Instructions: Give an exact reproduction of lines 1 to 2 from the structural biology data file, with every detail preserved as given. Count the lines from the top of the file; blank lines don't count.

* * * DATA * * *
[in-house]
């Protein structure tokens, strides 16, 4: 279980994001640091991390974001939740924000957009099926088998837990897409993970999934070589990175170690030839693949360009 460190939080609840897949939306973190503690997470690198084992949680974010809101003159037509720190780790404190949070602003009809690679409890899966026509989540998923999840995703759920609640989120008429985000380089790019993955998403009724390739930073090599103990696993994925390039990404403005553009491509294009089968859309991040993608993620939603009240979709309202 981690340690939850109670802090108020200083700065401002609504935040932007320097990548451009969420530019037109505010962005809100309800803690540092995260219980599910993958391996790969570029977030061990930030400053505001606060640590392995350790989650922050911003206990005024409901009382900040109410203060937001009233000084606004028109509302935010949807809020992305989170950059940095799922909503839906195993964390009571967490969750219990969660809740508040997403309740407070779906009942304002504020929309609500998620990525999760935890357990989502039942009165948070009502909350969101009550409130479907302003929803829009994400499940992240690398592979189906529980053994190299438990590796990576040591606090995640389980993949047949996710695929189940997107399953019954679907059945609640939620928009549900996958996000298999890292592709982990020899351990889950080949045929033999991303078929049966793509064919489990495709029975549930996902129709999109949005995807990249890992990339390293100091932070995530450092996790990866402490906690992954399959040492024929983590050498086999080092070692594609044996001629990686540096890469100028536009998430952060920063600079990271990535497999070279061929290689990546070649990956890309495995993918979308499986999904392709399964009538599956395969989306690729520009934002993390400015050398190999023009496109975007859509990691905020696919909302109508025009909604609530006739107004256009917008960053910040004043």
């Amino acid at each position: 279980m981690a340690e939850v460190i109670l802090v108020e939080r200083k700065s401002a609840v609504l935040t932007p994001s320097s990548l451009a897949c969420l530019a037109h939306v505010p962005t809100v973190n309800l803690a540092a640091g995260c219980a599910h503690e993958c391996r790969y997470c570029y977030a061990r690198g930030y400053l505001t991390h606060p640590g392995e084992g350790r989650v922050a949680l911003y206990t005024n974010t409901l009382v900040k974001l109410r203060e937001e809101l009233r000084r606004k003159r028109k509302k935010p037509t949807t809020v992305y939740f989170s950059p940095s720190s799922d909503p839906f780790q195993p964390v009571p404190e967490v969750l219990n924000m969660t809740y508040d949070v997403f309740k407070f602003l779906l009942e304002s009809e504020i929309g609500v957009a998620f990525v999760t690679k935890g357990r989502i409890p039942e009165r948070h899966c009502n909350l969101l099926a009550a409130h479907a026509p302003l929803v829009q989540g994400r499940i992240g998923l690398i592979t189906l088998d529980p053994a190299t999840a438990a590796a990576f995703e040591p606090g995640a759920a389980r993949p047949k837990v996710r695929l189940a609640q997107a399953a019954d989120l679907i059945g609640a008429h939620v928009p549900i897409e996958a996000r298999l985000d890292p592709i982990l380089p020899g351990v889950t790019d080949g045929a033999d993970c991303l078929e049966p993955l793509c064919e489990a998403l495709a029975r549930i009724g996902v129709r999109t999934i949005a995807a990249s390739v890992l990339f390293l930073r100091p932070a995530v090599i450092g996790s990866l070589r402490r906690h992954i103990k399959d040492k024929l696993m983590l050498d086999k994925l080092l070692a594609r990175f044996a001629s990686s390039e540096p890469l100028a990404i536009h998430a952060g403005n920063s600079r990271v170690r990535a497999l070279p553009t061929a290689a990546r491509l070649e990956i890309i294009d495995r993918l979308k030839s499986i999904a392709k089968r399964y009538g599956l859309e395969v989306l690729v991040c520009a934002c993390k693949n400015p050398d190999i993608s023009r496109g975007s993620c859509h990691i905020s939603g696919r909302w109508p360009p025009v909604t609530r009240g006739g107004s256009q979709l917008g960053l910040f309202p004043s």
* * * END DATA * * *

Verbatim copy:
[in-house]
């Protein structure tokens, strides 16, 4: 279980994001640091991390974001939740924000957009099926088998837990897409993970999934070589990175170690030839693949360009 460190939080609840897949939306973190503690997470690198084992949680974010809101003159037509720190780790404190949070602003009809690679409890899966026509989540998923999840995703759920609640989120008429985000380089790019993955998403009724390739930073090599103990696993994925390039990404403005553009491509294009089968859309991040993608993620939603009240979709309202 981690340690939850109670802090108020200083700065401002609504935040932007320097990548451009969420530019037109505010962005809100309800803690540092995260219980599910993958391996790969570029977030061990930030400053505001606060640590392995350790989650922050911003206990005024409901009382900040109410203060937001009233000084606004028109509302935010949807809020992305989170950059940095799922909503839906195993964390009571967490969750219990969660809740508040997403309740407070779906009942304002504020929309609500998620990525999760935890357990989502039942009165948070009502909350969101009550409130479907302003929803829009994400499940992240690398592979189906529980053994190299438990590796990576040591606090995640389980993949047949996710695929189940997107399953019954679907059945609640939620928009549900996958996000298999890292592709982990020899351990889950080949045929033999991303078929049966793509064919489990495709029975549930996902129709999109949005995807990249890992990339390293100091932070995530450092996790990866402490906690992954399959040492024929983590050498086999080092070692594609044996001629990686540096890469100028536009998430952060920063600079990271990535497999070279061929290689990546070649990956890309495995993918979308499986999904392709399964009538599956395969989306690729520009934002993390400015050398190999023009496109975007859509990691905020696919909302109508025009909604609530006739107004256009917008960053910040004043």